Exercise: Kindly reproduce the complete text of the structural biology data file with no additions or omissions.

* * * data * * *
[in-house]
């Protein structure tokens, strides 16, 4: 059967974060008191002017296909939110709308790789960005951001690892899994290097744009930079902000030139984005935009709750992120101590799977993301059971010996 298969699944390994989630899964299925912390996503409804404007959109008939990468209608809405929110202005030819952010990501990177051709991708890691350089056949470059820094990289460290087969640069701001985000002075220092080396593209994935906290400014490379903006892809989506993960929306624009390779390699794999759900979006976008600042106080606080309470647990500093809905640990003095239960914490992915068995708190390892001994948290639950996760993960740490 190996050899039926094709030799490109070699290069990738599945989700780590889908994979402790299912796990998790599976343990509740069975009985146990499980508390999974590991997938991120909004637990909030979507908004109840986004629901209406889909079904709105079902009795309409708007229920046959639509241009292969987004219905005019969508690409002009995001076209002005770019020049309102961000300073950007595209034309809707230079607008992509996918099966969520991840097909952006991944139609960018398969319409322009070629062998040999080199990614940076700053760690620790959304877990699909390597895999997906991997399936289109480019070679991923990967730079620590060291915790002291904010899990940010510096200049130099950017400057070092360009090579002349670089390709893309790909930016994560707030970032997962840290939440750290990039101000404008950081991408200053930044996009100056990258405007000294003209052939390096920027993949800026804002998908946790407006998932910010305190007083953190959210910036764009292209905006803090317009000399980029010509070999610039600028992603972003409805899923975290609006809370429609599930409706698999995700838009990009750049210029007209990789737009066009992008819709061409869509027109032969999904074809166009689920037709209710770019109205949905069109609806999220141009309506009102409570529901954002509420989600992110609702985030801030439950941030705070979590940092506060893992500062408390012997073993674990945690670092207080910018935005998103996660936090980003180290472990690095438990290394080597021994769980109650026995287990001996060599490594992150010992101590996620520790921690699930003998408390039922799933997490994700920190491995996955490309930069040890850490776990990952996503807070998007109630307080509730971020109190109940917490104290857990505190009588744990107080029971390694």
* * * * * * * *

[in-house]
């Protein structure tokens, strides 16, 4: 059967974060008191002017296909939110709308790789960005951001690892899994290097744009930079902000030139984005935009709750992120101590799977993301059971010996 298969699944390994989630899964299925912390996503409804404007959109008939990468209608809405929110202005030819952010990501990177051709991708890691350089056949470059820094990289460290087969640069701001985000002075220092080396593209994935906290400014490379903006892809989506993960929306624009390779390699794999759900979006976008600042106080606080309470647990500093809905640990003095239960914490992915068995708190390892001994948290639950996760993960740490 190996050899039926094709030799490109070699290069990738599945989700780590889908994979402790299912796990998790599976343990509740069975009985146990499980508390999974590991997938991120909004637990909030979507908004109840986004629901209406889909079904709105079902009795309409708007229920046959639509241009292969987004219905005019969508690409002009995001076209002005770019020049309102961000300073950007595209034309809707230079607008992509996918099966969520991840097909952006991944139609960018398969319409322009070629062998040999080199990614940076700053760690620790959304877990699909390597895999997906991997399936289109480019070679991923990967730079620590060291915790002291904010899990940010510096200049130099950017400057070092360009090579002349670089390709893309790909930016994560707030970032997962840290939440750290990039101000404008950081991408200053930044996009100056990258405007000294003209052939390096920027993949800026804002998908946790407006998932910010305190007083953190959210910036764009292209905006803090317009000399980029010509070999610039600028992603972003409805899923975290609006809370429609599930409706698999995700838009990009750049210029007209990789737009066009992008819709061409869509027109032969999904074809166009689920037709209710770019109205949905069109609806999220141009309506009102409570529901954002509420989600992110609702985030801030439950941030705070979590940092506060893992500062408390012997073993674990945690670092207080910018935005998103996660936090980003180290472990690095438990290394080597021994769980109650026995287990001996060599490594992150010992101590996620520790921690699930003998408390039922799933997490994700920190491995996955490309930069040890850490776990990952996503807070998007109630307080509730971020109190109940917490104290857990505190009588744990107080029971390694």